Mississippians turned out by the hundreds on Saturday to join sister marches in Jackson, Gulfport and Oxford, joining protesters around the world in taking to the street the day after the inauguration of President Donald Trump. MPB’s Evelina Burnett reports from Gulfport.
Carrying signs and chanting "This is what democracy looks like," hundreds of people set off on the Gulf Coast Sister Solidarity March Saturday afternoon. The one-mile route included a stretch on the sidewalk along the busy highway near the Gulfport harbor, where drivers honked and the protesters cheered.
Protesters say they joined the march because they’re worried about what might happen under the new administration, from civil rights protections to reproductive freedom to the environment.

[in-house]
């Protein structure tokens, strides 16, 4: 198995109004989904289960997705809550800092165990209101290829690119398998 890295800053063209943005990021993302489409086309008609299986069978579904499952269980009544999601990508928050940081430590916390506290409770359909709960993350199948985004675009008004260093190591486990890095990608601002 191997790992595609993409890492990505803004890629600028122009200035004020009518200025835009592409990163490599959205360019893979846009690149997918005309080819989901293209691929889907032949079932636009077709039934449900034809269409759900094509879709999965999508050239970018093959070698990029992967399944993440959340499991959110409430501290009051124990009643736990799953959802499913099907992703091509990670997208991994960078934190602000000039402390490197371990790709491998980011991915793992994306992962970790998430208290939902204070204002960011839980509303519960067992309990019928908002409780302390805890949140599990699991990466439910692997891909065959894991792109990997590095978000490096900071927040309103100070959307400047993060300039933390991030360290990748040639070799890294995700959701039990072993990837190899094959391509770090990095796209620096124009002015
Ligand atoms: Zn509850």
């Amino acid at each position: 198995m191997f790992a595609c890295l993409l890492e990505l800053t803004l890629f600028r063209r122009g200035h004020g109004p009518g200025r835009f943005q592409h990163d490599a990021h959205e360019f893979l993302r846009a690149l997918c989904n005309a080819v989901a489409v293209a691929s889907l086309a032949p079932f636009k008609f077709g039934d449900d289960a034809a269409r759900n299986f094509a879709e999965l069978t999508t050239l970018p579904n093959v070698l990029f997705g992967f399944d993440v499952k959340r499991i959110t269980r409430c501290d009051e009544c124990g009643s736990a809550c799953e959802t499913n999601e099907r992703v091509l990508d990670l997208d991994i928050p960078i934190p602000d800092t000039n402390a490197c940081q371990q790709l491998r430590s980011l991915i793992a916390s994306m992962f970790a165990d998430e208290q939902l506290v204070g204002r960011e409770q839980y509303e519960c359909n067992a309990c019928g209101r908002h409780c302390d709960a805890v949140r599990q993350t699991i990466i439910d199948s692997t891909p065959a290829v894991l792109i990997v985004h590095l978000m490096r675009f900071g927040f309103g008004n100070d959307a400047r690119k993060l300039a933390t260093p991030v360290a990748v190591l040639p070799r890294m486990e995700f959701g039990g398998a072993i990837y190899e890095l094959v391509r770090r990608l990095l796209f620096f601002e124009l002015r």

Heidi Schattin of Biloxi says she hopes the protests begin a discussion.
"I hope that people who have are kind of afraid to speak out before will see that they are not the only ones that are unhappy, and that they’ll see that other people are unhappy too."
Kelley Morgan of Mobile, Alabama, brought her 13-year-old daughter.
"We decided to come out because we want one day for, when people say that all lives matter, for it to actually be true," she said. "So I brought my daughter so that she could be out here and know that we fight for justice."
As in other marches around the world, one of the most striking things was the size of the crowd. Audrey Duncan is from Gulfport.
"It’s amazing," she said when asked about the size of the crowd. "To know that this many people can come out, we can make change.”
Organizers estimated at least 500 people attended the march in Gulfport.